# without the ix[bla] = 0L is now faster for no 0 no NA case 
res = rows/2
ix = sample(rows, res, FALSE)
system.time(ans <- .Call("CsubsetDT", x, ix, 1:cols))
   user  system elapsed 
  8.288   0.180   2.896
dim(ans)
[1] 100000000         4
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ChristK Apr 20, 2016

@arunsrinivasan This is absolutely great! However, maybe we also need an option to force the use of only one core (or better a specific number of cores). This could be helpful when users have existing code using i.e. doSNOW or doParallel and a parallelised data.table operation would 'fight' with them for the same processing resources.

ChristK commented Apr 20, 2016

@arunsrinivasan This is absolutely great! However, maybe we also need an option to force the use of only one core (or better a specific number of cores). This could be helpful when users have existing code using i.e. doSNOW or doParallel and a parallelised data.table operation would 'fight' with them for the same processing resources.

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@ChristK yes, that'll be done eventually (before release). Right now, I'm looking at issues related to thread-safety.. will come back to this point. Thanks for pointing out.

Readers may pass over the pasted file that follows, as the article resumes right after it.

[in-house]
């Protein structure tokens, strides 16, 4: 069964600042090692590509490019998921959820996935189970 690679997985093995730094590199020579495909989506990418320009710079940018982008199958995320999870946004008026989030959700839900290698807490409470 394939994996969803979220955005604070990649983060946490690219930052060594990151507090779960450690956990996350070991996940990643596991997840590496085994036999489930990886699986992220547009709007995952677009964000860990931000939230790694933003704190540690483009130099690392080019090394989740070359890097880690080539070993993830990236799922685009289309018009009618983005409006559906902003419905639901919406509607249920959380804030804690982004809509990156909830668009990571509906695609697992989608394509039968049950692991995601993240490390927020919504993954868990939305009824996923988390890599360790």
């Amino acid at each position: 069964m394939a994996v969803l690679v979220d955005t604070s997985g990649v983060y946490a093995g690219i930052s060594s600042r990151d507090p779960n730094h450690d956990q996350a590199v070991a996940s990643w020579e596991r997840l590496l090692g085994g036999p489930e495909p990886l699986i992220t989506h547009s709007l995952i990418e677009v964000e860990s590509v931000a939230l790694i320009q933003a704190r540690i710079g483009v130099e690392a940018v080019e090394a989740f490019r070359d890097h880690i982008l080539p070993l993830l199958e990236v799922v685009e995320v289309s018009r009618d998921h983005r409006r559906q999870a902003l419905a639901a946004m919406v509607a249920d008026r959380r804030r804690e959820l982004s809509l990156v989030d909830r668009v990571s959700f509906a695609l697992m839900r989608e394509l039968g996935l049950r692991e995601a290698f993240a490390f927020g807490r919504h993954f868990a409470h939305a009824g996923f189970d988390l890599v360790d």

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arunsrinivasan commented Apr 20, 2016

@ChristK yes, that'll be done eventually (before release). Right now, I'm looking at issues related to thread-safety.. will come back to this point. Thanks for pointing out.

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arunsrinivasan Apr 24, 2016

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setthreads() and getthreads() implemented in 16a22ed

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arunsrinivasan commented Apr 24, 2016

setthreads() and getthreads() implemented in 16a22ed

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HenrikBengtsson Apr 25, 2016

Just happens to "drive by": Sorry if I'm missing something already discussed, but don't you think the default should be to use a single thread/core, unless user explicitly specified otherwise? Maybe you could set the default to getOption(" mc.cores", 1L).

I'm worried about cases where user, but also package developer, is not aware that your package is being used. If such a person in turn runs things in parallel and your package by default user more than one thread, then it can quickly blow up. Then, imagine another layer of parallelism, and so on.